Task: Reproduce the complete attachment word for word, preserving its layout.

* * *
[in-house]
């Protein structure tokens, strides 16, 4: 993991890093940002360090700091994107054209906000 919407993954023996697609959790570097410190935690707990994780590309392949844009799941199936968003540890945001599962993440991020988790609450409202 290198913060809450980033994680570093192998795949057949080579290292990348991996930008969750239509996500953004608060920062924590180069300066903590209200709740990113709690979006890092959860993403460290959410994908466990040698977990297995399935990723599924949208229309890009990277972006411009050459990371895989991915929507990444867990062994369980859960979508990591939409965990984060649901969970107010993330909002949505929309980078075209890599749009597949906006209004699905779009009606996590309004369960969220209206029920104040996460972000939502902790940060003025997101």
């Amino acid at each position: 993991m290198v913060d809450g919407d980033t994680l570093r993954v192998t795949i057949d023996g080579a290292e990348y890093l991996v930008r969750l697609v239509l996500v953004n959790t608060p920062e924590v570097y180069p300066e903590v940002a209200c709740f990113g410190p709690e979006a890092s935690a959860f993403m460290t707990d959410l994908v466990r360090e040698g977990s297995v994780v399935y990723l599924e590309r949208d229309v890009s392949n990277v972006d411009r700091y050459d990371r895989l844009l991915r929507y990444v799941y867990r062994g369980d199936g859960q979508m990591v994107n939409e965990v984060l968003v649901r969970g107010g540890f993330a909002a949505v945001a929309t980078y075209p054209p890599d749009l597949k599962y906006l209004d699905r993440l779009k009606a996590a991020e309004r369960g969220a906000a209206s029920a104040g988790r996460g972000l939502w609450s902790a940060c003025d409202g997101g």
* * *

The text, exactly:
[in-house]
């Protein structure tokens, strides 16, 4: 993991890093940002360090700091994107054209906000 919407993954023996697609959790570097410190935690707990994780590309392949844009799941199936968003540890945001599962993440991020988790609450409202 290198913060809450980033994680570093192998795949057949080579290292990348991996930008969750239509996500953004608060920062924590180069300066903590209200709740990113709690979006890092959860993403460290959410994908466990040698977990297995399935990723599924949208229309890009990277972006411009050459990371895989991915929507990444867990062994369980859960979508990591939409965990984060649901969970107010993330909002949505929309980078075209890599749009597949906006209004699905779009009606996590309004369960969220209206029920104040996460972000939502902790940060003025997101």
């Amino acid at each position: 993991m290198v913060d809450g919407d980033t994680l570093r993954v192998t795949i057949d023996g080579a290292e990348y890093l991996v930008r969750l697609v239509l996500v953004n959790t608060p920062e924590v570097y180069p300066e903590v940002a209200c709740f990113g410190p709690e979006a890092s935690a959860f993403m460290t707990d959410l994908v466990r360090e040698g977990s297995v994780v399935y990723l599924e590309r949208d229309v890009s392949n990277v972006d411009r700091y050459d990371r895989l844009l991915r929507y990444v799941y867990r062994g369980d199936g859960q979508m990591v994107n939409e965990v984060l968003v649901r969970g107010g540890f993330a909002a949505v945001a929309t980078y075209p054209p890599d749009l597949k599962y906006l209004d699905r993440l779009k009606a996590a991020e309004r369960g969220a906000a209206s029920a104040g988790r996460g972000l939502w609450s902790a940060c003025d409202g997101g």